Three emigrant families arrived lately in Sacramento, by the Carson Valley route. They report, says the Union, many sad evidences of outrage and murder at different places along the route, particularly in the vicinity of Goose Creek. Near this creek, their attention was attracted by the appearance of a human foot protruding from the ground, and on examining the spot, the remains of three murdered men were found buried only three or four inches below the surface. Upon another grave there lay two dogs, alive but much emaciated, and so pertinacious in retaining their lonely resting place that no effort could entice or drive them from the spot. Their master was, most probably, the occuoant of that grave, and their presence there, under such circumstances, was a touching exhibition of canine instinct and devotion. A few miles further on, they came upon another scene of murder, where, upon the ground, were strewn a few bones, and also knots of long, glossy hair, torn from the head of some ill-fated woman. near by were the remains of three head of cattle, with arrows still sticking in them.
Vol. VIII. Portland, Saturday, December 5, 1857. No. 2.
FROM SALT LAKE.
TREASON IN UTAH. -- The editor of the News thus replies to those who cry "treason":
Vol. III. Oregon City, December 5, 1857. No. 34.
MORMON MOVEMENTS -- There is a very general apparent breaking up among the Mormons in this eastern section of country. We have already noticed the discontinuance of the Mormon newspaper published in this city, and the suspension of religious worship in their usual place in Broom street. We hear also, that last Sunday, at their head quarters, at Tom's River, New Jersey, where there has been a small colony for some time, it was announced that there would be no more public services there. We understand that in Philadelphia measures are in progress for closing up the Mormon church there; public worship is to be discontinued, and all the business affairs of the sect are to be wound up forthwith. This has the appearance of decay and dissolution; but we are inclined to think that it indicates a change of policy, and that the Mormons in all parts of the country, are to be summoned to Utah. Instead of supporting missionary agencies in the eastern States, it is thought best to concentrate their forces at head quarters. We understabd that the New York society will take up their line of march for Utah early in the spring. -- N. Y. Times.
Vol. VIII. Portland, Saturday, December 12, 1857. No. 3.
SUFFERING AMONG THE TROOPS FOR UTAH. -- Letters from officers in the Utah expedition state that the scurve is prevailing to an alarming extent among the troops, and allege that as the cause of the numerous desertions which have taken place recently. Of three thousand cattle which were driven by the troops for supplies of beef, the Indians had run off one thousand. The prospects for the winter are gloomy.
Vol. III. Oregon City, December 12, 1857. No. 35.
The Mormons and the late Massacres.
We copy the following extract of a letter from a Los Angeles correspondent of the San Francisco Herald:
Vol. VIII. Portland, Saturday, December 19, 1857. No. 4.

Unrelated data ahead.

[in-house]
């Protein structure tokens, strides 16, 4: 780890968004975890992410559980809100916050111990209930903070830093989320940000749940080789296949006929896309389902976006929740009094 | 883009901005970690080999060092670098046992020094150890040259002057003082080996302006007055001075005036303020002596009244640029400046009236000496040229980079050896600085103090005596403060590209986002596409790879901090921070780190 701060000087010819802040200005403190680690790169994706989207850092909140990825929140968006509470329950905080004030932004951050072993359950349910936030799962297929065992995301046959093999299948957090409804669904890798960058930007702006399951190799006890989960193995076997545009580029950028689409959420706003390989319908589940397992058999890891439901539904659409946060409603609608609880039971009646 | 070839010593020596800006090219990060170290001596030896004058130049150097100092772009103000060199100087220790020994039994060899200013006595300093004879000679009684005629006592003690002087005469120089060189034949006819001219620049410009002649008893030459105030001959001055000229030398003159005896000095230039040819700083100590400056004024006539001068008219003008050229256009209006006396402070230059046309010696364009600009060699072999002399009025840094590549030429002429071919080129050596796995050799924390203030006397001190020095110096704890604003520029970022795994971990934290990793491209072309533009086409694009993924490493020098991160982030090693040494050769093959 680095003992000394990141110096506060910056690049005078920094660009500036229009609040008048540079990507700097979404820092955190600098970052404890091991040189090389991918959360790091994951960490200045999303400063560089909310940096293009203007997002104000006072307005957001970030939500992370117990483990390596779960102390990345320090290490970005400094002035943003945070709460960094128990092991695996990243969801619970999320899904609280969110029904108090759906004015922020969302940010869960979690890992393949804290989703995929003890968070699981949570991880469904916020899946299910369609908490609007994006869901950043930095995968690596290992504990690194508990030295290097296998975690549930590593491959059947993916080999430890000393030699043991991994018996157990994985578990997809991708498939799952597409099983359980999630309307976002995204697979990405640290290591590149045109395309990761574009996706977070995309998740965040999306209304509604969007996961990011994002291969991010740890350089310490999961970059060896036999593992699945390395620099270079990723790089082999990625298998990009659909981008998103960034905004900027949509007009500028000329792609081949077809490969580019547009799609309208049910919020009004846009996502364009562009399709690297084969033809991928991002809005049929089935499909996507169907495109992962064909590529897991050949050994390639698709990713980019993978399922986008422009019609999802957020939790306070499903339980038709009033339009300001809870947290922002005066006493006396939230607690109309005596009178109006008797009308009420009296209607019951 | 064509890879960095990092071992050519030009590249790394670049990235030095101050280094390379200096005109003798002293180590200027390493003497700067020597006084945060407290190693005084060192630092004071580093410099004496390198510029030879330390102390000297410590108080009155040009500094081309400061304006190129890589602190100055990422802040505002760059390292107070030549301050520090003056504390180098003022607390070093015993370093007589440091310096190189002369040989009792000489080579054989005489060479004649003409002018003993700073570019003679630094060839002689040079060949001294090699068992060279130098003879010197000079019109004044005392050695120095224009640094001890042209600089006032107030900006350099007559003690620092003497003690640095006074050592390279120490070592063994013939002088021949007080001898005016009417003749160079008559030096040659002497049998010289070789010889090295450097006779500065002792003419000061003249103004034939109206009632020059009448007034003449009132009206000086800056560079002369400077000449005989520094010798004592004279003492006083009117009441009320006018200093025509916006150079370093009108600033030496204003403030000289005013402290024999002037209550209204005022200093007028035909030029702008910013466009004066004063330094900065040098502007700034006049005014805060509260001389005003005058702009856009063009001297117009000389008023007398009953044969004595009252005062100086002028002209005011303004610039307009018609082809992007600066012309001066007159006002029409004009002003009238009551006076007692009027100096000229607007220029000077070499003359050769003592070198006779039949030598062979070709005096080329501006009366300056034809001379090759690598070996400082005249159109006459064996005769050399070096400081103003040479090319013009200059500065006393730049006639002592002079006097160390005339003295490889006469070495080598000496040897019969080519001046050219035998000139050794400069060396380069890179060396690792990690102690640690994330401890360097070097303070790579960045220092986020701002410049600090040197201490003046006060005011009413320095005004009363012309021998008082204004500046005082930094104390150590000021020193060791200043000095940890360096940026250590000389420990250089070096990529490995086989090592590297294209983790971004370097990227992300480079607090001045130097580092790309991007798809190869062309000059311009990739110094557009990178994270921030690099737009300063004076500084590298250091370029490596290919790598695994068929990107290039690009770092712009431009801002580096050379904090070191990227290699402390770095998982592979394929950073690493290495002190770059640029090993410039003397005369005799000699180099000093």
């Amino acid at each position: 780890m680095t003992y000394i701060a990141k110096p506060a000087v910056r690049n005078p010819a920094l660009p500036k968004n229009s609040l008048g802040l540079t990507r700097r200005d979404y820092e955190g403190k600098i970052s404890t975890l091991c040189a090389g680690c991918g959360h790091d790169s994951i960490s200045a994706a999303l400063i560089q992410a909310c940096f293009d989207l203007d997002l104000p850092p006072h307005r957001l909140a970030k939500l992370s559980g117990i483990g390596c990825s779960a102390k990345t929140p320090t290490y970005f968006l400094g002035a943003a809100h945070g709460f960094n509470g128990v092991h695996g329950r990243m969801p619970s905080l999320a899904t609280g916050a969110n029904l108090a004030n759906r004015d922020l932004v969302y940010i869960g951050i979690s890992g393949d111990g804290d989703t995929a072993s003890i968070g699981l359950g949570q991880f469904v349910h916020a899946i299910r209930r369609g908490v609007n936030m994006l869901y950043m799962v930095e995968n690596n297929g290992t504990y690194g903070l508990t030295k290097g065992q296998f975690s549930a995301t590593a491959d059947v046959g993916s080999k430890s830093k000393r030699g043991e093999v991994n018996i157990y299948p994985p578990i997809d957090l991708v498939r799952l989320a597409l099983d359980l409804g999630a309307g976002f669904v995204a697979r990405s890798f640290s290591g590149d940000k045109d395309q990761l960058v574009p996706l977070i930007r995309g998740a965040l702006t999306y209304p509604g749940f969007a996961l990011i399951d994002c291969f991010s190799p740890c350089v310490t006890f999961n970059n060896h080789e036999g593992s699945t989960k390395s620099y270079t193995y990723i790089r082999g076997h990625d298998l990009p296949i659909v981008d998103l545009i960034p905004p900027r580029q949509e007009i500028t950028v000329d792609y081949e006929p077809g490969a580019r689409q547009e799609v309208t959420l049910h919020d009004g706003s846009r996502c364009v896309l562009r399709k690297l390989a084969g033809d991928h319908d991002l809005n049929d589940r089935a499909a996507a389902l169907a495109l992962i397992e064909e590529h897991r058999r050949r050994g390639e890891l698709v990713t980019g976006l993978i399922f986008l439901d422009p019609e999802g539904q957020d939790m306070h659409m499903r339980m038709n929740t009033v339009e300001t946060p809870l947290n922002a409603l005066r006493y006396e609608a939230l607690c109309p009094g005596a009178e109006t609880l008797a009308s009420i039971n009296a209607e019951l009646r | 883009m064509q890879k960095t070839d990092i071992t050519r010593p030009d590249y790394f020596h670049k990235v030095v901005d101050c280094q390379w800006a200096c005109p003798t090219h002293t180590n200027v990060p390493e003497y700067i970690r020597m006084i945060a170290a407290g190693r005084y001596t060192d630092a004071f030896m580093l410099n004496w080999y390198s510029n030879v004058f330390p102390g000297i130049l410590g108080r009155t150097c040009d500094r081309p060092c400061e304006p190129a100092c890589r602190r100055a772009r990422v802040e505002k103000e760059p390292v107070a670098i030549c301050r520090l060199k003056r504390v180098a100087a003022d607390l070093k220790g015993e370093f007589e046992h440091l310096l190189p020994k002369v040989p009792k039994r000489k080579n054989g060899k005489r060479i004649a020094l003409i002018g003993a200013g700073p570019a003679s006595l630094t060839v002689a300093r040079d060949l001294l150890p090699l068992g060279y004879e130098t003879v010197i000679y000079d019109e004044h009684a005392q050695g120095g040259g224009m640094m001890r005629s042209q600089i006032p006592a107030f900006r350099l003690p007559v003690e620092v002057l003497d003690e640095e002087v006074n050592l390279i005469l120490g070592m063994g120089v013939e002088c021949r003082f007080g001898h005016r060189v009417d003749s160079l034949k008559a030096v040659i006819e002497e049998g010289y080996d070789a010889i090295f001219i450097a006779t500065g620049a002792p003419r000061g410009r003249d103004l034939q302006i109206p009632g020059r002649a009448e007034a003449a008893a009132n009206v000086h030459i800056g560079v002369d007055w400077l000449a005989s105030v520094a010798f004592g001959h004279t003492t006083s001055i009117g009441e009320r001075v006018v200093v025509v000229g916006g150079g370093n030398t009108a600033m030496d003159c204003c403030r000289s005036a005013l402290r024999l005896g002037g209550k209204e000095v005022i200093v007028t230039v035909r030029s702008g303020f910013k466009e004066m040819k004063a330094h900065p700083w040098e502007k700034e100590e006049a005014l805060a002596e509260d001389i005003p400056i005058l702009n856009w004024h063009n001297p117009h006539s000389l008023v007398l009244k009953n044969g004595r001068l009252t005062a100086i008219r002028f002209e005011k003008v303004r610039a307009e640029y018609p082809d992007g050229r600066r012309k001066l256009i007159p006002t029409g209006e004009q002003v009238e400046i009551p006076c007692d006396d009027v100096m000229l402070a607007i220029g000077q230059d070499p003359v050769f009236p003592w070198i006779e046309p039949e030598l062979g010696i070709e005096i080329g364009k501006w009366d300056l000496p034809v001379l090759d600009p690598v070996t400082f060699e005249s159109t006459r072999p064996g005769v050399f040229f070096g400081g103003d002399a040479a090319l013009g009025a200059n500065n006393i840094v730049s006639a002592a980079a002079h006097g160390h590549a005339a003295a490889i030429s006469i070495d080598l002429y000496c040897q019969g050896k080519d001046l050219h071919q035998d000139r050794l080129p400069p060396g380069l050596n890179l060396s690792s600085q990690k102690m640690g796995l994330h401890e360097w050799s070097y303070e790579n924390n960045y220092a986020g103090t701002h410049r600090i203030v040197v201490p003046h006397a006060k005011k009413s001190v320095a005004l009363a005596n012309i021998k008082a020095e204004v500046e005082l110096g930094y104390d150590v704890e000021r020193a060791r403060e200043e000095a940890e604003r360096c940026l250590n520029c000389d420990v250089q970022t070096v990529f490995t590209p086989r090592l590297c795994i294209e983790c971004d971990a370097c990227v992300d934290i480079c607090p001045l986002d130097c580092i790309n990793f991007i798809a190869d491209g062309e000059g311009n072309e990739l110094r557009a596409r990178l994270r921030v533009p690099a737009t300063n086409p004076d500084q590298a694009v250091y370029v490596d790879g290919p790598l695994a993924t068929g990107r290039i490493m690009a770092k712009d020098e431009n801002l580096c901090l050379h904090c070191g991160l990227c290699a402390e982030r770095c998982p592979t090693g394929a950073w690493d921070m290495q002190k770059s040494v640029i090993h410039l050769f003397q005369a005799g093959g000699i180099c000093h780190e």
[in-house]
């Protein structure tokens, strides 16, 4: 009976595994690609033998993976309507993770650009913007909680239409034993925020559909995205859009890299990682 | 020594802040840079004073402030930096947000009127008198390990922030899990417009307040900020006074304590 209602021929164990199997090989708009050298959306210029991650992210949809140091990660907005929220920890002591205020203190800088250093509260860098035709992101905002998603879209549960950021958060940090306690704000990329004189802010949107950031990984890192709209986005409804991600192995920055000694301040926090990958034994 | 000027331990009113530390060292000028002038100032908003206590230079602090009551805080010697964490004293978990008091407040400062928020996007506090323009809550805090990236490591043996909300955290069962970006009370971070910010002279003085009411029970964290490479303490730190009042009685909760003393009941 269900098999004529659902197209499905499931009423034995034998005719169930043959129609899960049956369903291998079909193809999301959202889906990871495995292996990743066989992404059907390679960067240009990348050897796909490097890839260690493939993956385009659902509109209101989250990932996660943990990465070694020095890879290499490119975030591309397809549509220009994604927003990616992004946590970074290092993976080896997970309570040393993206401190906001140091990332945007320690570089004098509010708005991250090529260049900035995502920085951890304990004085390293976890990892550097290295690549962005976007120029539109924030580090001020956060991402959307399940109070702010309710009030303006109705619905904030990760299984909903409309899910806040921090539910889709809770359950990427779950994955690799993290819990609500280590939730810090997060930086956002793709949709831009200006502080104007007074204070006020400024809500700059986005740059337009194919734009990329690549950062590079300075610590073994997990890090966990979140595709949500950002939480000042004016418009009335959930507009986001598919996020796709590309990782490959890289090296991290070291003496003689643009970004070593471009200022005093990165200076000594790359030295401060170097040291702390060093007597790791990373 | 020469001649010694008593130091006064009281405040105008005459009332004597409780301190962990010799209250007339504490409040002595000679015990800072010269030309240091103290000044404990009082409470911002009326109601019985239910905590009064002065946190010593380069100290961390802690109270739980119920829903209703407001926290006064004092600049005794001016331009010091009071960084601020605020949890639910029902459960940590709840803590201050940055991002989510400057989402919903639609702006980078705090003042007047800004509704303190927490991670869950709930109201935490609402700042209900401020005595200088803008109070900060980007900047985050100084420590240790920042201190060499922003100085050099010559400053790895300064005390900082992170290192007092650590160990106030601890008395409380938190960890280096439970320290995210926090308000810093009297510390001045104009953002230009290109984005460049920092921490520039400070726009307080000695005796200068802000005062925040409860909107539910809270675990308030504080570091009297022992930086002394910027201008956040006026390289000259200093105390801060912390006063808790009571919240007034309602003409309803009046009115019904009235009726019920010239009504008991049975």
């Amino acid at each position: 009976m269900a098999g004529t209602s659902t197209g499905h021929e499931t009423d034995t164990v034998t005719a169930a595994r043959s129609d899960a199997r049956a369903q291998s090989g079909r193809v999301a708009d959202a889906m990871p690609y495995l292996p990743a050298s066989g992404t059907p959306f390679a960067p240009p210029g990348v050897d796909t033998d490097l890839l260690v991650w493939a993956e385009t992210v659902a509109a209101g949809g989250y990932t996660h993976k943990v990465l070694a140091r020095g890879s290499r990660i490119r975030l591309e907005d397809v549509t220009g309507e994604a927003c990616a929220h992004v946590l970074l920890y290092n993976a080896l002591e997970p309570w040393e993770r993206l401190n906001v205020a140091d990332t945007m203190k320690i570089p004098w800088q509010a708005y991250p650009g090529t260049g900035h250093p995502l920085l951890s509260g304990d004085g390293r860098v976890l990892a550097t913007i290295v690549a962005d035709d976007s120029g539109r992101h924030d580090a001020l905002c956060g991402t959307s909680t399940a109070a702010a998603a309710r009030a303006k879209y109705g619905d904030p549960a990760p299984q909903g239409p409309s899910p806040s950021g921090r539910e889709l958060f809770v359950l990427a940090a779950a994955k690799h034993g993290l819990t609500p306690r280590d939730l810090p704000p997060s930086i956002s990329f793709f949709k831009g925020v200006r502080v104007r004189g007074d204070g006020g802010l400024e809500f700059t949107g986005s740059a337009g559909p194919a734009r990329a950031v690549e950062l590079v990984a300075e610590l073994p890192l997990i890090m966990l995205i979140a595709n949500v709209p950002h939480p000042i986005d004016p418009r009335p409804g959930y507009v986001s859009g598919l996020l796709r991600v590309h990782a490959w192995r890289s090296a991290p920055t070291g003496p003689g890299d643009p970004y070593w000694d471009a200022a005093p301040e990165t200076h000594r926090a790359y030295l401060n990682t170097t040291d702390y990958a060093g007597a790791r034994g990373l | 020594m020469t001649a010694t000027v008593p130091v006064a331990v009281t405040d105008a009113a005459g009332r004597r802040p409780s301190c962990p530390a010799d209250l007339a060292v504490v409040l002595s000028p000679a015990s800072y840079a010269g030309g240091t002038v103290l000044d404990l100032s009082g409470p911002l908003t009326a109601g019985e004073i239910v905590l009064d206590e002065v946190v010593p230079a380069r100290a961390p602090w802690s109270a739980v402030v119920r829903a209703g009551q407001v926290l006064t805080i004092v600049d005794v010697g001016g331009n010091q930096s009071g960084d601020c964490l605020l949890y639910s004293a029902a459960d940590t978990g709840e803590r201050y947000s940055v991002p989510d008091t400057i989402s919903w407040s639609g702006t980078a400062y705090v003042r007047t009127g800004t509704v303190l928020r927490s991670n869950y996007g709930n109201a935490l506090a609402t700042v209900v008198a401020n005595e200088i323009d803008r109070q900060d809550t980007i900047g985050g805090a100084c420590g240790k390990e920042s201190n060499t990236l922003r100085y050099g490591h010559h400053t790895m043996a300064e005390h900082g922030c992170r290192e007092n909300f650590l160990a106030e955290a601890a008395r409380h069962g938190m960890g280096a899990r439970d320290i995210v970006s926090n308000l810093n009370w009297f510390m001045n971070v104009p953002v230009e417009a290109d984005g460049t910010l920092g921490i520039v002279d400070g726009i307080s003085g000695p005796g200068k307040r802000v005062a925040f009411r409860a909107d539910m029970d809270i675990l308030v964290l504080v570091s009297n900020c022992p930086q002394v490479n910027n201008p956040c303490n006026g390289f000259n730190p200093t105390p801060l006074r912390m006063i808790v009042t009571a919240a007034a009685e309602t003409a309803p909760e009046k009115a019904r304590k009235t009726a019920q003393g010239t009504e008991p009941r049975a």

LATER FROM SALT LAKE.
We copy the following important intelligence from the Marysville Herald:
Vol. III. Oregon City, December 19, 1857. No. 36.
LATE FROM SALT LAKE.
The following important intelligence is taken from the Marysville (Cal.) Herald of a late date:
Vol. III. Oregon City, December 26, 1857. No. 37.
Capt. Van Vliet, U. S. Army, who was sent by Gen. Harney to Utah, to gather necessary information concerning the disposition of the inhabitants, the geography of the routes to the Territory, the condition of the crops, &c., has returned to Washington with the result of his mission.
Vol. III. Oregon City, January 2, 1858. No. 38.
LATE FROM SALT LAKE.
Vol. III. Oregon City, January 9, 1858. No. 39.
Vol. III. Oregon City, January 16, 1858. No. 40.
Vol. III. Oregon City, January 23, 1858. No. 41.
Vol. III. Jacksonville, January 30, 1858. No. 3.
MORMON NEWS. -- We clip the following from the Portland Times of the 16th inst. It is [----- ------- ------ -----] great fear that it may prove true:
Vol. III. Jacksonville, February 6, 1858. No. 4.
We have no very late interesting news from Utah. The latest is by way of San Bernardino, Cal. A party from Salt Lake under Col. Amassa Lyman, were encamped at the crossing of the Mohave, and were procuring provisions, clothing, and munitions of war. It is reported that about 100 wagons are encamped at the Mohave, and a great number have moved out on the road. It is reported that there is great suffering in the camp, but this is doubted, as there has been at least fifty marriages in a few days.
Vol. III. Jacksonville, February 13, 1858. No. 5.
... General Scott is now in Washington, planning the Spring campaign against the Mormons...
Vol. III. Jacksonville, February 27, 1858. No. 7.
Later from Salt Lake.
By way of Los Angeles, we have files of the Deseret News to the 7th September. The Mormon papers contain no [mention] of the movements of the troops [----- -----], and it is only by the speeches of the elders that we can gather [that a] hostile army is upon their frontier....